Indeed, “we do not lose heart” (4:1) though we are broken vessels walking around (4:7), afflicted in every way (4:8). But….BUT, “so that the life of Jesus also may be manifested in our mortal flesh” (4:11). God keeps extending grace to us in the midst of suffering- not in the absence of it- which leads to us being more thankful and God being more glorified (4:15). So we do not lose heart (4:1).
Jesus is the suffering servant, who shocked a watching world that God’s promise of salvation would come to give up his power, suffer, and wash our dirty feet (John 13:1-17).
Lest we only consider O Little Town of Bethlehem a cute ballad of Nat King Cole, let’s remember the tension of fear and hope. Phillips Brooks, in 1877, wrote it. Did you know that though he lived in the “Gilded Age” after the Civil War- that largely saw growth and prosperity in the United States- he also wrote this song smack in the middle of “The Long Depression” of 1873-1879. Furthermore, the Reconstruction Era was in full swing, with the highs of officially abolishing slavery and the lows of deep political shifts and divides, violence, and disenfranchisement of many, not the least of which was continued oppression.
O little town of Bethlehem,
how still we see thee lie!
Above thy deep and dreamless sleep
the silent stars go by.
Yet in thy dark streets shineth
the everlasting light;
the hopes and fears of all the years
are met in thee tonight. [emphasis mine]
For Christ is born of Mary,
and gathered all above,
while mortals sleep, the angels keep
their watch of wond’ring love.
O morning stars, together
proclaim the holy birth!
And praises sing—let “Glory!” ring
with peace to all on earth!
How silently, how silently,
the wondrous gift is giv’n!
So God imparts to human hearts
the blessings of the heav’ns.
No ear may hear his coming,
but in this world of sin,
where meek souls will receive him still
the dear Christ enters in.
O holy Child of Bethlehem,
descend to us, we pray,
cast out our sin, and enter in,
be born in us today!
We hear the Christmas angels
the great glad tidings tell.
O come to us, abide with us,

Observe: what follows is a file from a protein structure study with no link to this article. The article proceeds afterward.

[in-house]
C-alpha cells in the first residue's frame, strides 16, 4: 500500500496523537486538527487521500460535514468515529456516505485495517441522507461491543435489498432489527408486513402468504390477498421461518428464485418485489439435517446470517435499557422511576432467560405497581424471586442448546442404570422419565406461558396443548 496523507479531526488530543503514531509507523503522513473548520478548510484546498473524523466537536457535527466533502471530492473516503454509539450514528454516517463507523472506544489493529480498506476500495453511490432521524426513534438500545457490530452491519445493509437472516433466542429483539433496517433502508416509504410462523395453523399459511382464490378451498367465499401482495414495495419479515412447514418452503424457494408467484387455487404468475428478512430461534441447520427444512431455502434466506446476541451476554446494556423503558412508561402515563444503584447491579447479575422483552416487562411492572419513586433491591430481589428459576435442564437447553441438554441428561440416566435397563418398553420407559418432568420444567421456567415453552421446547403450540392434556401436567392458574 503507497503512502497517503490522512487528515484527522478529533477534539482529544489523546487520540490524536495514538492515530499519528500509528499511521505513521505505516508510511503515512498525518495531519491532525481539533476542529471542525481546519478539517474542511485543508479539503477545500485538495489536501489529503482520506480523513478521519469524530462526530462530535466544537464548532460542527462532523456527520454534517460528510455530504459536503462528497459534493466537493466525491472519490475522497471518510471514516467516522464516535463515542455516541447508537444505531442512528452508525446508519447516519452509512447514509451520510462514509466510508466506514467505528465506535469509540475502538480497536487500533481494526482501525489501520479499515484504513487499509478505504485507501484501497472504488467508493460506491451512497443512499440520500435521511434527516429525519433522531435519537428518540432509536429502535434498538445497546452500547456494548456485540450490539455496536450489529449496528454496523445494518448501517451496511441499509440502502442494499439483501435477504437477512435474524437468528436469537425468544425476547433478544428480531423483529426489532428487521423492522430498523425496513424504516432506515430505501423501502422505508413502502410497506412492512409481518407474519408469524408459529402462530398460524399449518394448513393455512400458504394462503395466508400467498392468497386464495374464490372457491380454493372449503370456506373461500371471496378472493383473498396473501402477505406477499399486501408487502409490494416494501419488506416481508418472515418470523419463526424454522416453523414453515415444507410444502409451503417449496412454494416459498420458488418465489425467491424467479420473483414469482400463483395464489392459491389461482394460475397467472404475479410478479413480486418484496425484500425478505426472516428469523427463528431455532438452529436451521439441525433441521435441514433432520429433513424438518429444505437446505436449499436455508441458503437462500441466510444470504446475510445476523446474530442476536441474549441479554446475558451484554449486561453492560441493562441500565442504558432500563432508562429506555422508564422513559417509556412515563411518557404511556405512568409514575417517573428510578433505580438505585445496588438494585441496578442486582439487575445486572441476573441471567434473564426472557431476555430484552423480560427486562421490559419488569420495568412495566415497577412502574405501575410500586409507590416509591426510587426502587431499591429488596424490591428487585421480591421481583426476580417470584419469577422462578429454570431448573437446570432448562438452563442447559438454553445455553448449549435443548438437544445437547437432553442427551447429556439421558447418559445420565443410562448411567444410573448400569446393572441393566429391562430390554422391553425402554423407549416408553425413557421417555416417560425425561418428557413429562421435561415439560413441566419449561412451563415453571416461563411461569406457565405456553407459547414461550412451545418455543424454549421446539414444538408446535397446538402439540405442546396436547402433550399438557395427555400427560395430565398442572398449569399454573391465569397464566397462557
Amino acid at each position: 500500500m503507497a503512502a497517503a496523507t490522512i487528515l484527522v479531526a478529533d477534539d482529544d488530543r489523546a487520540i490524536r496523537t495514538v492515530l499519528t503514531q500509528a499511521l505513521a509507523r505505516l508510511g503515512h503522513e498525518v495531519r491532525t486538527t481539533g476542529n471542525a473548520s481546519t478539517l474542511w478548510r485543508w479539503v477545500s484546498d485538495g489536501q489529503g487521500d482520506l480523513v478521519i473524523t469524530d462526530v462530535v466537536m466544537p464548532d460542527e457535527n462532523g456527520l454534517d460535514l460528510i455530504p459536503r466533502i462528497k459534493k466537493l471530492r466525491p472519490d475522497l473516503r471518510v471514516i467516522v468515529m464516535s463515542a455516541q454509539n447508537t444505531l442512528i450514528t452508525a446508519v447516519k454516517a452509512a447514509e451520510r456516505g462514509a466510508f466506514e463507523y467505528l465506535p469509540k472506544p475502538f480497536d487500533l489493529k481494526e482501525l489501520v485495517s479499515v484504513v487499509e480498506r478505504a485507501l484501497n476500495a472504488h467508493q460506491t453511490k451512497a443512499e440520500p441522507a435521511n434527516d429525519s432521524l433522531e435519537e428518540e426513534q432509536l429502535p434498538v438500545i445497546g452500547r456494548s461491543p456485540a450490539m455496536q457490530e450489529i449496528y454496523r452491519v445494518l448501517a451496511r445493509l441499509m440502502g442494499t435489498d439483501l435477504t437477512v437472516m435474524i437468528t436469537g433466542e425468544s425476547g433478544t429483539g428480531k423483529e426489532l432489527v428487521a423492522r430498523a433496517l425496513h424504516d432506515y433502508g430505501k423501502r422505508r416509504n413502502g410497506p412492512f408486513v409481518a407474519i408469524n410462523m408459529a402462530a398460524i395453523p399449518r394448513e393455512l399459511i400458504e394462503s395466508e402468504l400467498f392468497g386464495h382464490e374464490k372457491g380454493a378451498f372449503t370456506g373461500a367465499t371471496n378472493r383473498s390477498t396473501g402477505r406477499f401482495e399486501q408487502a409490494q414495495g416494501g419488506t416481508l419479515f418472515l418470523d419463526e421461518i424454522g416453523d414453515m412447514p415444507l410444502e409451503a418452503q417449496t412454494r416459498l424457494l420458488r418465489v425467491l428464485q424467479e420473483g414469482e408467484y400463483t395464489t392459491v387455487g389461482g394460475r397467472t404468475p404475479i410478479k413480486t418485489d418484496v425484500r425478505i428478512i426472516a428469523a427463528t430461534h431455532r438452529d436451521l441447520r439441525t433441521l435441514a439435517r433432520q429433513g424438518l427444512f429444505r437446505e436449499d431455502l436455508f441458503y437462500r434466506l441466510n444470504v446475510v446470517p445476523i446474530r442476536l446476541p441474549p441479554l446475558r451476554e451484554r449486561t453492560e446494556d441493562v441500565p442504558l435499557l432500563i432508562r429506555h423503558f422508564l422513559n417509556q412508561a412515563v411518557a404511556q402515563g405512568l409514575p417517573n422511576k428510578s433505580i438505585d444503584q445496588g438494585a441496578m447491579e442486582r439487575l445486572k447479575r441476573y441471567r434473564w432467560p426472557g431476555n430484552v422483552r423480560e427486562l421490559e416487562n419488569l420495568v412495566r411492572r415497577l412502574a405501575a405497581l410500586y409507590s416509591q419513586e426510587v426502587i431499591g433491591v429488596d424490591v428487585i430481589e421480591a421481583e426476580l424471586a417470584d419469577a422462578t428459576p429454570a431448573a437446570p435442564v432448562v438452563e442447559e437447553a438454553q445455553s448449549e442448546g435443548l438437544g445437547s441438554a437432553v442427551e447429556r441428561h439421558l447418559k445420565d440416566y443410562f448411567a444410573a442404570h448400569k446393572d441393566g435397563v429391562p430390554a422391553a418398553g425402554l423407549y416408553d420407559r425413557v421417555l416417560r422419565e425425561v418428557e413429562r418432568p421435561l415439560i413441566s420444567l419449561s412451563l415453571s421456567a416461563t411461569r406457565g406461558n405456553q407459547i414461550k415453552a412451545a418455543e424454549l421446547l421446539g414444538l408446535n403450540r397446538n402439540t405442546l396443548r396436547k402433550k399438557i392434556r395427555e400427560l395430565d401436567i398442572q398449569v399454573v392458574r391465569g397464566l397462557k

our Lord Emmanuel.
God is with us in suffering as He always has entered into our world- simultaneously a world of suffering and one with hope. Let us sit in this mystery and proclaim with the Psalmist, “It is good for me that I was afflicted, that I might learn your statutes” (Psalm 119:71). A bigger hope can- and does- transcend suffering. “The hopes and fears of all the years are met in Thee tonight.”
Despite how great food at Chick-fil-A is, there is a significant correlation between consuming chicken and oil being imported to the U.S. Does this mean anything? Probably not.
If you have ever dug into statistics- in the news, in school, or even through your own research- you may have learned an important principle: "Correlation does not equal causation;" in other words, just because two things are associated doesn’t mean they are related to each other. I discovered a fun little website that features "Spurious Correlations." Check out the connection between chicken and crude oil:
So there you have it, ladies and gentlemen. Eat Mor Chikin, or don't. Obviously, it’s probably ridiculous to put any significance on this. Frankly, you and I may hold some correlations that are just as absurd. Here's an example of one I did today.
I woke up with the same irritation in my left eye that I had from my contacts last night. My thoughts jumped to a torn cornea, eye irritation, my brand new 1 year supply of expensive contacts being a bad choice, to some generalized unknown disease. I don't have Health Anxiety Disorder (the disorder formerly known as hypochondriasis), but my very human brain seems to generate all sorts of interesting thoughts and hypotheses. As of this writing, they're all correlations I'VE come up with in my "I clearly know more than an eye doctor" experience.
What I'm practicing at this moment is something I teach my clients: Observe. Pause. Engage in what you know to be good and meaningful in the moment. Face obsessional trash talk. Restructure actual harmful beliefs that are believed to be true. And wait. Wait. WAIT. Sit with it in absence of an emergency or clear decision that must be made (or disordered expectation that it should be clear and you must act now).
Stepping away from the heat of the moment, I have more clarity (as we all gain perspective when we’re not entrenched in strong emotions about a topic). It's likely just some irritation. But maybe not. I'll sit with it longer. I'll work hard in delivering therapy today. I will stop ruminating on it. I can face this. I’ll use some eye drops. I can tolerate this distress. I'll likely learn this is nothing big, but even if I don't, I bet I can learn what to do and face it regardless.